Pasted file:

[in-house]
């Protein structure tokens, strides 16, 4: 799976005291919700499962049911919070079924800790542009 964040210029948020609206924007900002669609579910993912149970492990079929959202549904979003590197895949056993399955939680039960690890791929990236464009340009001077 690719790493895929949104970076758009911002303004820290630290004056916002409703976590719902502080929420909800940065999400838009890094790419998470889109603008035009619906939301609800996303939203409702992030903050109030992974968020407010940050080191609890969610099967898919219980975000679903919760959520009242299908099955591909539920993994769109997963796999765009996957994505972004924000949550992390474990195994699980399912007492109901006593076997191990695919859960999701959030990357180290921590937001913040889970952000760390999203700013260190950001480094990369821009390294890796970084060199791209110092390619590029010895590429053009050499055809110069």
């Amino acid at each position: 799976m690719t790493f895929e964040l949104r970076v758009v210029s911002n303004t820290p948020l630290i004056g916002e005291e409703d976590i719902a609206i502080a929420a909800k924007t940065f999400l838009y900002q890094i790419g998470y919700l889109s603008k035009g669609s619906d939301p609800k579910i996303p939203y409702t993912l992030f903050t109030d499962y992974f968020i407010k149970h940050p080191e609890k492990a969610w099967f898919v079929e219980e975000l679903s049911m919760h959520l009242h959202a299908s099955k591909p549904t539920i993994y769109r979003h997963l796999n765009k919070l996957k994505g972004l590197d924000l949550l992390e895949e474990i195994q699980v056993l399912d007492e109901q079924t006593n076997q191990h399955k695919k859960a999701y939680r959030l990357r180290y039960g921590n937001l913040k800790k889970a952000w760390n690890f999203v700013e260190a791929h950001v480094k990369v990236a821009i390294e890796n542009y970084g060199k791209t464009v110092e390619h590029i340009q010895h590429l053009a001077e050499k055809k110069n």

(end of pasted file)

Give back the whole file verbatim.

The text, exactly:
[in-house]
């Protein structure tokens, strides 16, 4: 799976005291919700499962049911919070079924800790542009 964040210029948020609206924007900002669609579910993912149970492990079929959202549904979003590197895949056993399955939680039960690890791929990236464009340009001077 690719790493895929949104970076758009911002303004820290630290004056916002409703976590719902502080929420909800940065999400838009890094790419998470889109603008035009619906939301609800996303939203409702992030903050109030992974968020407010940050080191609890969610099967898919219980975000679903919760959520009242299908099955591909539920993994769109997963796999765009996957994505972004924000949550992390474990195994699980399912007492109901006593076997191990695919859960999701959030990357180290921590937001913040889970952000760390999203700013260190950001480094990369821009390294890796970084060199791209110092390619590029010895590429053009050499055809110069």
């Amino acid at each position: 799976m690719t790493f895929e964040l949104r970076v758009v210029s911002n303004t820290p948020l630290i004056g916002e005291e409703d976590i719902a609206i502080a929420a909800k924007t940065f999400l838009y900002q890094i790419g998470y919700l889109s603008k035009g669609s619906d939301p609800k579910i996303p939203y409702t993912l992030f903050t109030d499962y992974f968020i407010k149970h940050p080191e609890k492990a969610w099967f898919v079929e219980e975000l679903s049911m919760h959520l009242h959202a299908s099955k591909p549904t539920i993994y769109r979003h997963l796999n765009k919070l996957k994505g972004l590197d924000l949550l992390e895949e474990i195994q699980v056993l399912d007492e109901q079924t006593n076997q191990h399955k695919k859960a999701y939680r959030l990357r180290y039960g921590n937001l913040k800790k889970a952000w760390n690890f999203v700013e260190a791929h950001v480094k990369v990236a821009i390294e890796n542009y970084g060199k791209t464009v110092e390619h590029i340009q010895h590429l053009a001077e050499k055809k110069n």